I don’t mind the dangling shoes, but having a family of running shoes as a neighbor, does seem a bit ridiculous, though. :s
My travel credentials are nothing to rave about yet, so I don’t know if it’s more common than I think, but in my limited experience, I don’t recall seeing this “phenomenon” as plainly as in Vancouver. What’s with the dangling shoes anyway?! Is it just immature silliness or is there some urban legend behind it?
Whatever it is, you can barely walk a couple of blocks without spotting these “decorations” hanging from the electric lines. Sometimes they give me a good laugh: the best one was when I was biking to work and spotted not the usual running shoes, but ski boots hanging from the electric lines at the corner of Union St. and Jackson Ave! lol It’s a shame I didn’t have my camera with me to snap this most unusual sight, then.
Oh well, dangling shoes are part of the scenery here. Vancouver still manages to get rated among the most beautiful cities in the world even with them. So, no worries, really. They’re just odd enough in this author’s eyes to entice him to write an article about them. :)
Me and my wife (yup, we got married recently :D) are planning to go to Thailand this year, so I’d better brush up on my Thai before I get there.
I’m just starting to learn the Thai language and, according to a language learning software (which I won’t name), I apparently have better pronunciation skills than she does — and she’s a native Thai girl! :s lol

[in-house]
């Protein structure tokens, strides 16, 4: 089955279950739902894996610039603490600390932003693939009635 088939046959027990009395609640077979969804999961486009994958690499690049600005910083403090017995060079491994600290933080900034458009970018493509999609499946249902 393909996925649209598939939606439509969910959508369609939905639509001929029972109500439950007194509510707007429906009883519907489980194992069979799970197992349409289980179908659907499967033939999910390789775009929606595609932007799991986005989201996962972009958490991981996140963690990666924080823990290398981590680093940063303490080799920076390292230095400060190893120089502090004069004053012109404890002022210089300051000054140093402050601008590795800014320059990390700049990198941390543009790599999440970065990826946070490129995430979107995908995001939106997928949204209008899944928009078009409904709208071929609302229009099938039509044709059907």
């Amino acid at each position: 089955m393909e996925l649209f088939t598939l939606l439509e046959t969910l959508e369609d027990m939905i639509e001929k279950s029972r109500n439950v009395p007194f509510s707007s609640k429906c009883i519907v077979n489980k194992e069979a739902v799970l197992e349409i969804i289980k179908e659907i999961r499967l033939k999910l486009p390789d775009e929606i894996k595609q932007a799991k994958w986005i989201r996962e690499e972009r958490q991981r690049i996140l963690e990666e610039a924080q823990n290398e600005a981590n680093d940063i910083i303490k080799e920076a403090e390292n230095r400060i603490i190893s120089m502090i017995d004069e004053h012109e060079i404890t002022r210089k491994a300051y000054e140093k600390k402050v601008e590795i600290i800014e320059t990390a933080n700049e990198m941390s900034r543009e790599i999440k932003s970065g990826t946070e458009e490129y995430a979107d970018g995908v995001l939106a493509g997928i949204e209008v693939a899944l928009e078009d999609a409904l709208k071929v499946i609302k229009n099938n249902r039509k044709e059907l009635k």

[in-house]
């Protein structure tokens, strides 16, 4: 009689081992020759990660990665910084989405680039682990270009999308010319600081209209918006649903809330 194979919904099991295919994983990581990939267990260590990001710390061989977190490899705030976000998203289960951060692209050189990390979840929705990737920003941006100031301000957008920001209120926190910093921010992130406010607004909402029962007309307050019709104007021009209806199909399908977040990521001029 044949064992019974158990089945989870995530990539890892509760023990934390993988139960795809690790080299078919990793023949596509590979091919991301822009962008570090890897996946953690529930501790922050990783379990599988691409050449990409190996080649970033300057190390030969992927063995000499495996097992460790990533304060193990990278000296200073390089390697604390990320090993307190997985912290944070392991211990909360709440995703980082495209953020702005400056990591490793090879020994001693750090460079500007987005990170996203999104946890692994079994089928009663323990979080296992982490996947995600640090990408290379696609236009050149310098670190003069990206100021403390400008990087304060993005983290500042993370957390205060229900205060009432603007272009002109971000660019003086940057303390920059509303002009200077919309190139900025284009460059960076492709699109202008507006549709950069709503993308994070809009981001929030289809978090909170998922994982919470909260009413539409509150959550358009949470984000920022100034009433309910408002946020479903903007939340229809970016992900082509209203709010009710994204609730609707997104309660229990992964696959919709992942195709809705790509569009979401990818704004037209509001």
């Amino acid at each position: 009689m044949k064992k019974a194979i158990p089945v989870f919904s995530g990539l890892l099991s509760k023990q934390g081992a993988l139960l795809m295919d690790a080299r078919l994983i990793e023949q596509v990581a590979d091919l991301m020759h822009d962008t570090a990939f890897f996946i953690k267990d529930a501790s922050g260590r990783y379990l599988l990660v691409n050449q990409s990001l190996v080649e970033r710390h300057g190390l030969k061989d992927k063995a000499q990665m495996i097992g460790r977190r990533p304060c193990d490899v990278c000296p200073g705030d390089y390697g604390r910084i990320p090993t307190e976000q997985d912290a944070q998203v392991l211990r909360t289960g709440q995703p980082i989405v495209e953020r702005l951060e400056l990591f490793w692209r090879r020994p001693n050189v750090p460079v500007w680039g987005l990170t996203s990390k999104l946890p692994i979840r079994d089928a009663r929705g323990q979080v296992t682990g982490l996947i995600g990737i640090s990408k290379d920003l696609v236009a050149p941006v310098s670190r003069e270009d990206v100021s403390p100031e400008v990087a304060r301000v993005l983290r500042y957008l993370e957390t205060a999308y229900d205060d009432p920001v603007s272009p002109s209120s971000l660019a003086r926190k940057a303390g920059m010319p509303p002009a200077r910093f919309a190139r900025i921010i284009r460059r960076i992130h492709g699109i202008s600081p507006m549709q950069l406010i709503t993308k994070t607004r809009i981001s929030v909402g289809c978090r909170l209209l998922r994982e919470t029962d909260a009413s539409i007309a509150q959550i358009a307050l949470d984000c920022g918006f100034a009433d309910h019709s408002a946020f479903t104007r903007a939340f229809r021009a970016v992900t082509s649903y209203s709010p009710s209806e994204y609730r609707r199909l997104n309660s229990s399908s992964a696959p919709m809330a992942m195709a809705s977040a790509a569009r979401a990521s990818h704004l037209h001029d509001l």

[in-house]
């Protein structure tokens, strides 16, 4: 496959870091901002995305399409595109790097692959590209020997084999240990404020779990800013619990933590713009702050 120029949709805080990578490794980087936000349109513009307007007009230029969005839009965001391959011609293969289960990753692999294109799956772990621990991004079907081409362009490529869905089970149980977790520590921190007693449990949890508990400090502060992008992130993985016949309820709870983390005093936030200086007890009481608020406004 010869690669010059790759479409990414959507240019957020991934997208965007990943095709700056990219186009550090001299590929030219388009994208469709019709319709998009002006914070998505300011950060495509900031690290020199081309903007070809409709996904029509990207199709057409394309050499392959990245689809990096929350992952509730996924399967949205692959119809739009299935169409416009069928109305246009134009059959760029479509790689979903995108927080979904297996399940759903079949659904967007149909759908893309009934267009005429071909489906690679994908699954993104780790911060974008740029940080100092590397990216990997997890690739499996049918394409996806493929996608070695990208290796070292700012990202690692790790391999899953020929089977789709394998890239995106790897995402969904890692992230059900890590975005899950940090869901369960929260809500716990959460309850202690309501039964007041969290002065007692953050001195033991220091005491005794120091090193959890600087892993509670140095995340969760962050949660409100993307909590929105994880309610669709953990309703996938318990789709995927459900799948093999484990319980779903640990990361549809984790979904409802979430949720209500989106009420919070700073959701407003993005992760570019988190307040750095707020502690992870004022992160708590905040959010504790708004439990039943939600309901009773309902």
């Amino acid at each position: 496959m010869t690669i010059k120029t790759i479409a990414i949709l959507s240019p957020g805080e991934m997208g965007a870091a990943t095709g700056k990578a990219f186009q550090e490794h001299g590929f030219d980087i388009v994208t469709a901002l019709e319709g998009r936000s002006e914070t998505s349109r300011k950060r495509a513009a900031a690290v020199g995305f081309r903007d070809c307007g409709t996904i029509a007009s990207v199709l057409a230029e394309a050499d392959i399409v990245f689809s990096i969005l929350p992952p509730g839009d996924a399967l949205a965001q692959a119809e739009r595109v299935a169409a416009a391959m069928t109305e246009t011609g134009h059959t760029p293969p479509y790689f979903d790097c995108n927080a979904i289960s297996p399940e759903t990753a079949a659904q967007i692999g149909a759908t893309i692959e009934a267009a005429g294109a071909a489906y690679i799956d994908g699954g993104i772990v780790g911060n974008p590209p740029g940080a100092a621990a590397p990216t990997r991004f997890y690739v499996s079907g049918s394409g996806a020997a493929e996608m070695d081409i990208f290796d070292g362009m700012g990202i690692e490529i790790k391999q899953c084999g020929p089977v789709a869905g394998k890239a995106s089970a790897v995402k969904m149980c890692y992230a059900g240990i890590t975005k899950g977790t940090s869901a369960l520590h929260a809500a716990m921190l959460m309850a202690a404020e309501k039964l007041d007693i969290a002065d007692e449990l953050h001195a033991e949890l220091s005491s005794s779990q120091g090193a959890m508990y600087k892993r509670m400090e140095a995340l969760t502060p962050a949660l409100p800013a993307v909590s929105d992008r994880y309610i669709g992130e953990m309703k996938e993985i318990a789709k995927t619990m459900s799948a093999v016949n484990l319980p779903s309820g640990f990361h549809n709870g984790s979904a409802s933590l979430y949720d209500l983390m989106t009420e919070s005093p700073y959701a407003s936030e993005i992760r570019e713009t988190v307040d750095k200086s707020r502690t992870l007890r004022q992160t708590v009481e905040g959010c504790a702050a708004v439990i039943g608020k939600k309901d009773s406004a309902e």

My wife is vehemently protesting against the software, saying it’s buggy. I like to think I’m just good at learning new languages. :p
We’ll see when we get to Thailand… ;)
After the hugely popular HSBC Celebration of Light fireworks came to an end last night, the stage was set for the just as hugely popular pride parade and its very colorful participants. It seems like every year is a record year for this event. So much so that the organizers extended the route this year and it was estimated that the parade would last 2 1/2 hours. When you consider the fact that you have to get there one hour early or so to get a good spot, it means you’ll be standing on the sidelines for more or less four hours (the closer you are to the start line, the quicker it’s over).
Gilbert Baker, artist behind the rainbow flag, created 30 years ago
Hey, I saw them at the Caribbean Days Festival last week!
One of the funniest moments of the parade, for me
Love the reflection on the… concrete?! :s
What a pose!
The rainbow flag, a symbol of diversity
1) A bucket welcomes you — and your umbrella — at a restaurant’s entrance.
2) -5 degrees Celsius is considered a “deep freeze.”
3) In a public washroom, you can see someone poop behind a 3-foot high stall door (“Say what?!!!” :s).
4) Calling customer service begins with a pre-recorded message saying: “for English, press 1, for Mandarin or Cantonese, press 2.”
5) Real estate prices increase three times faster than your salary.
6) Downtown back alleys are as large as the streets of Montreal.
7) Putting your little toe on the street makes cars come to a screeching halt.
8) A 5 centimeter snowfall makes schools close and people call off from work.
9) You can see two Starbucks’ at the same intersection.
10) Most people you know were not born and raised here.